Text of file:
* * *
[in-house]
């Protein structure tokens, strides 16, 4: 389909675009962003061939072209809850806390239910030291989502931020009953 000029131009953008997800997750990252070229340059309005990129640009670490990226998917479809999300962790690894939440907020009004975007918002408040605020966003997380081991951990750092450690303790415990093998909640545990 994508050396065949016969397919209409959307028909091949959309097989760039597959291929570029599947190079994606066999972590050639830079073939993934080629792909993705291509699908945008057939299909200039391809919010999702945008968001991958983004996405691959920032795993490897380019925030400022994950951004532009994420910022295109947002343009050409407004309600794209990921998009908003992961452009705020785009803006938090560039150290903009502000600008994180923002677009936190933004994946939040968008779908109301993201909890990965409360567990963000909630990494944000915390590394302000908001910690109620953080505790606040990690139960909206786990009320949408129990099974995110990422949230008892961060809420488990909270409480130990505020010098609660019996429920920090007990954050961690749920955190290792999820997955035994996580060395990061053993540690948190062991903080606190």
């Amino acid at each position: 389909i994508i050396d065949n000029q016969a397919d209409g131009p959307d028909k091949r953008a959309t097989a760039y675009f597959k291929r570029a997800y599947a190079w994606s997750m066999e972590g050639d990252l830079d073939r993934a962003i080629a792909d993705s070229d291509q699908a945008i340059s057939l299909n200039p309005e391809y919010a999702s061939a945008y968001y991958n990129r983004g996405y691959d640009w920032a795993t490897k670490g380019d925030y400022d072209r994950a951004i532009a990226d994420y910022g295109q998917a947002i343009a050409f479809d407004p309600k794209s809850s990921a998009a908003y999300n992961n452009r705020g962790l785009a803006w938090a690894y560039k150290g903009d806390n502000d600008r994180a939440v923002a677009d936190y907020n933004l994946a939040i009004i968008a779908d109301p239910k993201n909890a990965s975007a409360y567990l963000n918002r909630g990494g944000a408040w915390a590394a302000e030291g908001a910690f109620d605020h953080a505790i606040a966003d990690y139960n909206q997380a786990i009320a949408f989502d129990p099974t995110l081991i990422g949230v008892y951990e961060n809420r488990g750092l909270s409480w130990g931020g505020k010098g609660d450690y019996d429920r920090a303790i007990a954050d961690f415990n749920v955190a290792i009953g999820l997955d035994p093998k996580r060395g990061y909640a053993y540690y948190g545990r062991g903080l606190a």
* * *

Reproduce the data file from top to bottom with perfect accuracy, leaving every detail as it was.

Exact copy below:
[in-house]
């Protein structure tokens, strides 16, 4: 389909675009962003061939072209809850806390239910030291989502931020009953 000029131009953008997800997750990252070229340059309005990129640009670490990226998917479809999300962790690894939440907020009004975007918002408040605020966003997380081991951990750092450690303790415990093998909640545990 994508050396065949016969397919209409959307028909091949959309097989760039597959291929570029599947190079994606066999972590050639830079073939993934080629792909993705291509699908945008057939299909200039391809919010999702945008968001991958983004996405691959920032795993490897380019925030400022994950951004532009994420910022295109947002343009050409407004309600794209990921998009908003992961452009705020785009803006938090560039150290903009502000600008994180923002677009936190933004994946939040968008779908109301993201909890990965409360567990963000909630990494944000915390590394302000908001910690109620953080505790606040990690139960909206786990009320949408129990099974995110990422949230008892961060809420488990909270409480130990505020010098609660019996429920920090007990954050961690749920955190290792999820997955035994996580060395990061053993540690948190062991903080606190």
């Amino acid at each position: 389909i994508i050396d065949n000029q016969a397919d209409g131009p959307d028909k091949r953008a959309t097989a760039y675009f597959k291929r570029a997800y599947a190079w994606s997750m066999e972590g050639d990252l830079d073939r993934a962003i080629a792909d993705s070229d291509q699908a945008i340059s057939l299909n200039p309005e391809y919010a999702s061939a945008y968001y991958n990129r983004g996405y691959d640009w920032a795993t490897k670490g380019d925030y400022d072209r994950a951004i532009a990226d994420y910022g295109q998917a947002i343009a050409f479809d407004p309600k794209s809850s990921a998009a908003y999300n992961n452009r705020g962790l785009a803006w938090a690894y560039k150290g903009d806390n502000d600008r994180a939440v923002a677009d936190y907020n933004l994946a939040i009004i968008a779908d109301p239910k993201n909890a990965s975007a409360y567990l963000n918002r909630g990494g944000a408040w915390a590394a302000e030291g908001a910690f109620d605020h953080a505790i606040a966003d990690y139960n909206q997380a786990i009320a949408f989502d129990p099974t995110l081991i990422g949230v008892y951990e961060n809420r488990g750092l909270s409480w130990g931020g505020k010098g609660d450690y019996d429920r920090a303790i007990a954050d961690f415990n749920v955190a290792i009953g999820l997955d035994p093998k996580r060395g990061y909640a053993y540690y948190g545990r062991g903080l606190a």